Assam Chief Minister Sarbananda Sonowal knows he has many promises to keep. “The people have a lot of expectations of our government,” he said, as he completed 100 days in government.
Hailed by many as jatiya nayak or national hero when his petition led to the Supreme Court striking down the Illegal Migrants (Determination by Tribunals) Act in 2005, Sonowal came to power on the back of three promises — of protecting jati (identity of indigenous people), mati (land) and bheti (homestead) from floods and erosion.
“Work on preparing the National Register of Citizens to help identify Bangladeshi infiltrators is going at a good pace,” Sonowal said of the jati issue. “We have urged the Centre to hand over construction of the border fence to the Army. Tribunals have been asked to expedite cases of suspected infiltrators.”
Granting ST status to six communities, also a jati issue, is in the Centre’s court, though those communities already enjoying ST status have renewed their opposition.
While protecting mati would flow from the success of the NRC and securing the border, protecting bheti remains a challenge. Sonowal has asked concerned departments for ideas to stop erosion. Rhino poaching, another poll issue, continues.
The 100 days have also been marked by a spurt in militant activity by ULFA and NDFB factions. “People are already beginning to lose faith in the new government,” said Assam Pradesh Congress president Ripun Bora. “Agitations, road blockades, burning of the CM’s effigies, rhino poaching, price rise, militant attacks — the list of things that should not have happened but have happened is growing longer.”
Sonowal, who works 16 to 18 hours a day, said the first task he was engaged in was to streamline an administration he feels was in a mess following 15 years of Congress rule. Last week, he was in the secretariat till 3 am, along with top officers including the chief secretary and DGP. Ministers have been asked to ensure no visitor is turned away, and officers to leave no file pending for more than two weeks.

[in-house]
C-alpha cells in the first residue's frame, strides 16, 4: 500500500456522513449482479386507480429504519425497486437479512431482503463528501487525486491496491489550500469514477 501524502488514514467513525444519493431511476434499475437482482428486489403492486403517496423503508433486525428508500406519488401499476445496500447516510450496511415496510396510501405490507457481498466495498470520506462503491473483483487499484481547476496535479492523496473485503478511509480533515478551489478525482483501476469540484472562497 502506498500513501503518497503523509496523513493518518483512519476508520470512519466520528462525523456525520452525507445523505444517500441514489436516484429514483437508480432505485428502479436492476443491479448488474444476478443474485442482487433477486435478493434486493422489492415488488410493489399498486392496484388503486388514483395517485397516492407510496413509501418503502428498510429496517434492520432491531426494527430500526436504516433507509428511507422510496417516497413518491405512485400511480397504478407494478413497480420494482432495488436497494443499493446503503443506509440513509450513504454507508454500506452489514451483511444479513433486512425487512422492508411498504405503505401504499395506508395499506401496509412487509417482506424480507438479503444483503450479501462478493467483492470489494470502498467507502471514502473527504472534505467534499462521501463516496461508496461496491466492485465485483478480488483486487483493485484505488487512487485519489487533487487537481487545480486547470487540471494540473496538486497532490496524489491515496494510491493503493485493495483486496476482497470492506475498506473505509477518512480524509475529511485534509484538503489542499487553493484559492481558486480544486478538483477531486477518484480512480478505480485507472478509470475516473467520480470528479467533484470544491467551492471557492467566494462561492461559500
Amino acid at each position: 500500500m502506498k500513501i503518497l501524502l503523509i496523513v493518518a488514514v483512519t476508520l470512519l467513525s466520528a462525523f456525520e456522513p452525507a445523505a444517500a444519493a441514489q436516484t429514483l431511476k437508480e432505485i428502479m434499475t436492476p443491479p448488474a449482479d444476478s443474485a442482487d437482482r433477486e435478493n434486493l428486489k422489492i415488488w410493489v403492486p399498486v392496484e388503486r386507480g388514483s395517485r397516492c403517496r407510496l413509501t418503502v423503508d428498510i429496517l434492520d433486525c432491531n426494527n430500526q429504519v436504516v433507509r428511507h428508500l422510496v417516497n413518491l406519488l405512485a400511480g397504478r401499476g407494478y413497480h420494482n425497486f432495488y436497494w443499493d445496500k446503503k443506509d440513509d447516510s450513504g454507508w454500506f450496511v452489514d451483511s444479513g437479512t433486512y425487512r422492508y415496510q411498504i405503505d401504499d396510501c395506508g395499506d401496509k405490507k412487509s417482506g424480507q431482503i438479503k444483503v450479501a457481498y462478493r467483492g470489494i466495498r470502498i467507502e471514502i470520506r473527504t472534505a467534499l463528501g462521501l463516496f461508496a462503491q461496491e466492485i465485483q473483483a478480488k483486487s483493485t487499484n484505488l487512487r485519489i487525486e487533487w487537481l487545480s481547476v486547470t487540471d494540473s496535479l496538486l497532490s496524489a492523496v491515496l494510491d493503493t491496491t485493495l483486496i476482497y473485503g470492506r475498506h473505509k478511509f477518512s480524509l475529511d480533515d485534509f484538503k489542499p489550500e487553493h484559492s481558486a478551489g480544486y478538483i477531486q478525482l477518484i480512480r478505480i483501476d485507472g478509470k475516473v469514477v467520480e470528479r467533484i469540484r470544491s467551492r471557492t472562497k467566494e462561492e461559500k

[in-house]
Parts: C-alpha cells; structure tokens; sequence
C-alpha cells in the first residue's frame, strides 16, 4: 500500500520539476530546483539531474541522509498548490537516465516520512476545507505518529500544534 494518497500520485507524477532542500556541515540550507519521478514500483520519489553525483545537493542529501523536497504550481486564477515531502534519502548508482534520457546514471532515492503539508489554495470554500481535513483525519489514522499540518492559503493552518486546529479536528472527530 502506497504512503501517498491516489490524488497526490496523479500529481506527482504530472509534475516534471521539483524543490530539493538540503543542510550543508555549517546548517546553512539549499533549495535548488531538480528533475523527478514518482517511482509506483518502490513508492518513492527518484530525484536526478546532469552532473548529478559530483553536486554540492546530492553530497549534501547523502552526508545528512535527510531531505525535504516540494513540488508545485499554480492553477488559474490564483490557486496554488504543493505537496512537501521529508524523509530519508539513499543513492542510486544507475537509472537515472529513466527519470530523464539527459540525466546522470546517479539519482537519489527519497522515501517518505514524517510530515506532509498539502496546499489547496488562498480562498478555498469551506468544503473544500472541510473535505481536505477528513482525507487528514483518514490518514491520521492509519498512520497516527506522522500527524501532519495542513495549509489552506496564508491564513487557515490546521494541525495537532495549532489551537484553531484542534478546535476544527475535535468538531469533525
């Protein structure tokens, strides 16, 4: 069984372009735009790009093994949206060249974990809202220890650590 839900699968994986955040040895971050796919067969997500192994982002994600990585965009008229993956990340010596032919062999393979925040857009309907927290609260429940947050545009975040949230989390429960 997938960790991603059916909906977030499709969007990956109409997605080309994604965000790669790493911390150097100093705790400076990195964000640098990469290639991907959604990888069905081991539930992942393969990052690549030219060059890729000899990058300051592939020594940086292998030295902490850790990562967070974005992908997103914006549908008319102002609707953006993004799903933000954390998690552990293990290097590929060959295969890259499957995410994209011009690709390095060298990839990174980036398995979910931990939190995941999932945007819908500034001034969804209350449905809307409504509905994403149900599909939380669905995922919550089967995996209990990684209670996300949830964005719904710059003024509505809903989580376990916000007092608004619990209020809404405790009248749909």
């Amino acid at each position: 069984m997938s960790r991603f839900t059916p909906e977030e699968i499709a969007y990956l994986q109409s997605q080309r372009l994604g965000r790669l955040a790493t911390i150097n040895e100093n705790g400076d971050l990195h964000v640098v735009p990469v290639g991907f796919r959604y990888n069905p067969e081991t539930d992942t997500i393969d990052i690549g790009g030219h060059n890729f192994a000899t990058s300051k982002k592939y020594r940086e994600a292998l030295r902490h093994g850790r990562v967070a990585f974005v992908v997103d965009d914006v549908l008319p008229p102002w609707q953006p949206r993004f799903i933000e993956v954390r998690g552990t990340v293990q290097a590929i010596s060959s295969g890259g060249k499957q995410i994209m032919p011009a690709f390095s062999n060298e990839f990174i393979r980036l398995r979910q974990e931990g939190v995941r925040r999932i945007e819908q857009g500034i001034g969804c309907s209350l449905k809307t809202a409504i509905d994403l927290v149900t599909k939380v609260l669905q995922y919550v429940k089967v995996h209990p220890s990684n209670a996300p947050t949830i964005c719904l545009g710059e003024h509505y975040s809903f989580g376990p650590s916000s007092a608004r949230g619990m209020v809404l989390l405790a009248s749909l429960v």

“But clearing the mess left by the previous government is a huge challenge. But I am happy the five lakh government employees are working with zeal, and we have carried out a series of exercise to motivate them,” said Sonowal, who counted these department-wise interactions among the key features of the government.
“We had promised the people a transparent, accountable, responsive, responsible government in line with the PM’s Sabka saath sabka vikas mantra. It will take time, but things have started moving,” Sonowal said.
He listed the “successes” of the first 100 days: “Hospitals have more equipment and medicine. Over 700 new doctors are being appointed.
Over 60,000 poor students have got free admission after high school. Posts of 7,000 teachers have been regularised, the process to appoint 11,785 Sarva Siksha teachers is on. Government servants indulging in corruption have been caught. Families of 855 martyrs of the Assam movement of 1979-85 have been given support of Rs 5 lakh each. We have also extracted a huge amount of pending crude oil royalty from the Centre.”
Among its many challenges, the coalition government is yet to come out with a common minimum programme.
Political commentator Prof Nani Gopal Mahanta of Gauhati University saw a number of positives in the government’s first budget: “It has declared each village a nerve centre of growth; the CM’s Samagra Gramya Unnayan Yojana envisages doubling farmer’s income in five years. Sudents of Class IX and X are being free textbooks. The programme Aarohan proposes to identify 3,000 high school students and groom them for competitive services including IAS.”